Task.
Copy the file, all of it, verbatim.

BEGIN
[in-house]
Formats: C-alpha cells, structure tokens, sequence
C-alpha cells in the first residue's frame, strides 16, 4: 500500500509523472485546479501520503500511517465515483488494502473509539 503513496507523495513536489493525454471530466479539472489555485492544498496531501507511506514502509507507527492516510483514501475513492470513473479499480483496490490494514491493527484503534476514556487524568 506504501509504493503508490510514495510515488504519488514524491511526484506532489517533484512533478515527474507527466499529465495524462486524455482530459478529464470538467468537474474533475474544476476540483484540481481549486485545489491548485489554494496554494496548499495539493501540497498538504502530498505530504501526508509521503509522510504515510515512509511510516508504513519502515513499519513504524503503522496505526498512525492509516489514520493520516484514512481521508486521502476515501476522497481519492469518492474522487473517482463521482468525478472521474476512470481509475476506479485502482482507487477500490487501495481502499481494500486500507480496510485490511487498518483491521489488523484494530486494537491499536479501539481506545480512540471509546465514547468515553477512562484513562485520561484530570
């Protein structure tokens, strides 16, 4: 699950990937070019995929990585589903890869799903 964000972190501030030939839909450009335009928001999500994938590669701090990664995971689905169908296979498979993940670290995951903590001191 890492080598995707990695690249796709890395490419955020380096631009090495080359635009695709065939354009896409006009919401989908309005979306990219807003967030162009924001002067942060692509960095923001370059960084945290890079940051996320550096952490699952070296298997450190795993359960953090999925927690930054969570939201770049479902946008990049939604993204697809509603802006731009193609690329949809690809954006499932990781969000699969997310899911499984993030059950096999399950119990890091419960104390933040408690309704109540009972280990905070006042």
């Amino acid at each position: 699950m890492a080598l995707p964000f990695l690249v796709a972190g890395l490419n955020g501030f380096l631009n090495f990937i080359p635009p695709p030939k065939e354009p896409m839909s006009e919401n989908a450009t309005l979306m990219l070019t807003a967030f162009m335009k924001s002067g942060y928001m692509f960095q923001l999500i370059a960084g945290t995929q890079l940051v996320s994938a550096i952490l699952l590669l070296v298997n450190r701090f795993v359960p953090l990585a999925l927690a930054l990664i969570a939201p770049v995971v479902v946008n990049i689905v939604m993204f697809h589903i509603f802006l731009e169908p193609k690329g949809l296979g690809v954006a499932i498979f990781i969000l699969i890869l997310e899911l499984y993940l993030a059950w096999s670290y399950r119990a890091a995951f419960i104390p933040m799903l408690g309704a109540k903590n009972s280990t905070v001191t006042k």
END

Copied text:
[in-house]
Formats: C-alpha cells, structure tokens, sequence
C-alpha cells in the first residue's frame, strides 16, 4: 500500500509523472485546479501520503500511517465515483488494502473509539 503513496507523495513536489493525454471530466479539472489555485492544498496531501507511506514502509507507527492516510483514501475513492470513473479499480483496490490494514491493527484503534476514556487524568 506504501509504493503508490510514495510515488504519488514524491511526484506532489517533484512533478515527474507527466499529465495524462486524455482530459478529464470538467468537474474533475474544476476540483484540481481549486485545489491548485489554494496554494496548499495539493501540497498538504502530498505530504501526508509521503509522510504515510515512509511510516508504513519502515513499519513504524503503522496505526498512525492509516489514520493520516484514512481521508486521502476515501476522497481519492469518492474522487473517482463521482468525478472521474476512470481509475476506479485502482482507487477500490487501495481502499481494500486500507480496510485490511487498518483491521489488523484494530486494537491499536479501539481506545480512540471509546465514547468515553477512562484513562485520561484530570
């Protein structure tokens, strides 16, 4: 699950990937070019995929990585589903890869799903 964000972190501030030939839909450009335009928001999500994938590669701090990664995971689905169908296979498979993940670290995951903590001191 890492080598995707990695690249796709890395490419955020380096631009090495080359635009695709065939354009896409006009919401989908309005979306990219807003967030162009924001002067942060692509960095923001370059960084945290890079940051996320550096952490699952070296298997450190795993359960953090999925927690930054969570939201770049479902946008990049939604993204697809509603802006731009193609690329949809690809954006499932990781969000699969997310899911499984993030059950096999399950119990890091419960104390933040408690309704109540009972280990905070006042």
């Amino acid at each position: 699950m890492a080598l995707p964000f990695l690249v796709a972190g890395l490419n955020g501030f380096l631009n090495f990937i080359p635009p695709p030939k065939e354009p896409m839909s006009e919401n989908a450009t309005l979306m990219l070019t807003a967030f162009m335009k924001s002067g942060y928001m692509f960095q923001l999500i370059a960084g945290t995929q890079l940051v996320s994938a550096i952490l699952l590669l070296v298997n450190r701090f795993v359960p953090l990585a999925l927690a930054l990664i969570a939201p770049v995971v479902v946008n990049i689905v939604m993204f697809h589903i509603f802006l731009e169908p193609k690329g949809l296979g690809v954006a499932i498979f990781i969000l699969i890869l997310e899911l499984y993940l993030a059950w096999s670290y399950r119990a890091a995951f419960i104390p933040m799903l408690g309704a109540k903590n009972s280990t905070v001191t006042k």